If only they had decided the story was not worth printing before they decided to run with it.
Michelle Malkin writes in her syndicated column that the New York Times has decided the "secret" it exposed was not so secret after all. All that fuss over a story that, it turns out, everbody already knew.
When is a "secret" not a secret? When The New York Times decides, in the interest of saving its old gray hide, that it is not.
On June 22, the paper trumpeted its expose of "a secret Bush administration program" to track terror finances. The banking program, reporters Eric Lichtblau and James Risen made unmistakably clear, was a "closely held secret." The front-page story referred to the secret nature of the program no less than eight times. A Times-produced Web video featuring Lichtblau promoted a brief interview in which he "reveal(ed) a secret Bush administration program to access financial records."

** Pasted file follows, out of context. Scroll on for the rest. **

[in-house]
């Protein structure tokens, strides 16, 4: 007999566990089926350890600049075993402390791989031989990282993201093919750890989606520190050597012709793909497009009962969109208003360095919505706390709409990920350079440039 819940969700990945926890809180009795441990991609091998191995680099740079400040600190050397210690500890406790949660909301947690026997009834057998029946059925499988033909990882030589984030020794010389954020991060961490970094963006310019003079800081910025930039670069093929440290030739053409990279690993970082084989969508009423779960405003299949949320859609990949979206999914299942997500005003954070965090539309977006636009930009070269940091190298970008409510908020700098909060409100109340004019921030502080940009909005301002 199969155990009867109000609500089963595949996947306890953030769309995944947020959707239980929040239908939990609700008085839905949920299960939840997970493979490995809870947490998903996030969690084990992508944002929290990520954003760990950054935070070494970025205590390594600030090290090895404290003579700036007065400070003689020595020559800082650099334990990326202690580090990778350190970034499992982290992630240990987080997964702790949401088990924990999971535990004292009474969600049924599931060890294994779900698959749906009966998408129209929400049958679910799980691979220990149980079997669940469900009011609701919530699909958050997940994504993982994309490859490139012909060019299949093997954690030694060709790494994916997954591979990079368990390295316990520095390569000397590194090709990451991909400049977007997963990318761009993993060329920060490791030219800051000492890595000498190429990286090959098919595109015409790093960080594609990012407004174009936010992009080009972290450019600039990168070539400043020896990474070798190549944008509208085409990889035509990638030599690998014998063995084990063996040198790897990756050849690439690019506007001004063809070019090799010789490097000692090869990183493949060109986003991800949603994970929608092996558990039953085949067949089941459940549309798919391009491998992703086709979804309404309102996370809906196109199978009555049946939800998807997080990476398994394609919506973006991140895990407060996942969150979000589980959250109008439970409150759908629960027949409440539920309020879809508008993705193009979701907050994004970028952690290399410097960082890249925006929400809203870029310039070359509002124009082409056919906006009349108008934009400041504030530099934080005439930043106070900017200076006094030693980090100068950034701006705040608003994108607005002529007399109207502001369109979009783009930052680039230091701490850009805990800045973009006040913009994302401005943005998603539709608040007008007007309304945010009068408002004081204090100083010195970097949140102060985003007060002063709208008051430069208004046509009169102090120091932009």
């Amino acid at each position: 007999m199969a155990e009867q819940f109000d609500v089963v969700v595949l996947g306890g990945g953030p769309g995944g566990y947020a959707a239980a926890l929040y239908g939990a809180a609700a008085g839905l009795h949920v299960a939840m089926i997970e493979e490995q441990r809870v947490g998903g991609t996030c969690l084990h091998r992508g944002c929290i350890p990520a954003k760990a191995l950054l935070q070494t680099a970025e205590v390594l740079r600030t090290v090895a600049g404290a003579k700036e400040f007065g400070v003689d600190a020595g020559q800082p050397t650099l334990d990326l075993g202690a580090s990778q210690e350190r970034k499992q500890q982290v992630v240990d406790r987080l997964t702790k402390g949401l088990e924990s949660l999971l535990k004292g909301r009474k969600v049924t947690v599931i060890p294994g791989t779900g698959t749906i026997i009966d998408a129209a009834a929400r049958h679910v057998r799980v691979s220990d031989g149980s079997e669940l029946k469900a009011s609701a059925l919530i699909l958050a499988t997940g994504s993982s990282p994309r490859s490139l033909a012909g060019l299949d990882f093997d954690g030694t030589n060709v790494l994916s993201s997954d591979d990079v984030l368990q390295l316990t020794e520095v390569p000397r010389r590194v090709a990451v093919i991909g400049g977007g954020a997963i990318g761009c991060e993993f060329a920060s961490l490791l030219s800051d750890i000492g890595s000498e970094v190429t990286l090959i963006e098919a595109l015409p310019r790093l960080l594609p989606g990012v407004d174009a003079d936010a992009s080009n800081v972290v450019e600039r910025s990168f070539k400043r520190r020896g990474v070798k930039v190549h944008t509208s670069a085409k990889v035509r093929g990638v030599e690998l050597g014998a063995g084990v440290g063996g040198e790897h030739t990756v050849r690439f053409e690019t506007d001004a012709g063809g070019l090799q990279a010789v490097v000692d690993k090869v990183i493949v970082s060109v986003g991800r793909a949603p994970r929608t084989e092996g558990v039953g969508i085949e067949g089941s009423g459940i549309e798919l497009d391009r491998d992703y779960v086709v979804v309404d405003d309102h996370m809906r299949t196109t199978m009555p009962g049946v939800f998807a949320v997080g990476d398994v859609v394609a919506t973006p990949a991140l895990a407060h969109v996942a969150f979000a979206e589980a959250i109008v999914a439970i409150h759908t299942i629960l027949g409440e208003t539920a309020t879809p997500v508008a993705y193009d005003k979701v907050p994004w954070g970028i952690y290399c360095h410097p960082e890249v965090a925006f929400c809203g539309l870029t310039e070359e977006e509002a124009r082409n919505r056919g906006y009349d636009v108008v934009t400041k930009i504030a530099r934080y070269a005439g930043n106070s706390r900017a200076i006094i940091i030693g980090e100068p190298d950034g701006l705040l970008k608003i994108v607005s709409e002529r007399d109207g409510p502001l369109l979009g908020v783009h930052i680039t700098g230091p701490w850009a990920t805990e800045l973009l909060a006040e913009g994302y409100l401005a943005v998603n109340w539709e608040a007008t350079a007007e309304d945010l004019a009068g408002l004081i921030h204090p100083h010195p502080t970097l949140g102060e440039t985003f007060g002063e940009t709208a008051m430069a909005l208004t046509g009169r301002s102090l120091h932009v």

But by July 2, smarting from the public backlash against its blabbermouth coverage, the Times crew was backpedaling faster than circus monkeys on barrels hurtling over Niagara Falls. Suddenly, the "secret" was no secret at all.
Everybody who's anybody has known about the secret program all along, silly. New York Times ombudsman Byron Calame's belated defense of the Times' expose of the monitoring of the SWIFT banking program contained this revealing passage:
"There was a significant question as to how secret the (monitoring of the SWIFT banking program) was after five years. 'Hundreds, if not thousands, of people know about this,' (Executive Editor Bill) Keller claimed he was told by an official who talked to him on condition of anonymity."
"Hundreds, if not thousands, of people" have known about the program before the Times blabbed about it. Well, there's a scoop. So, why wasn't this reported in the original story and reflected in the original, front-page headline?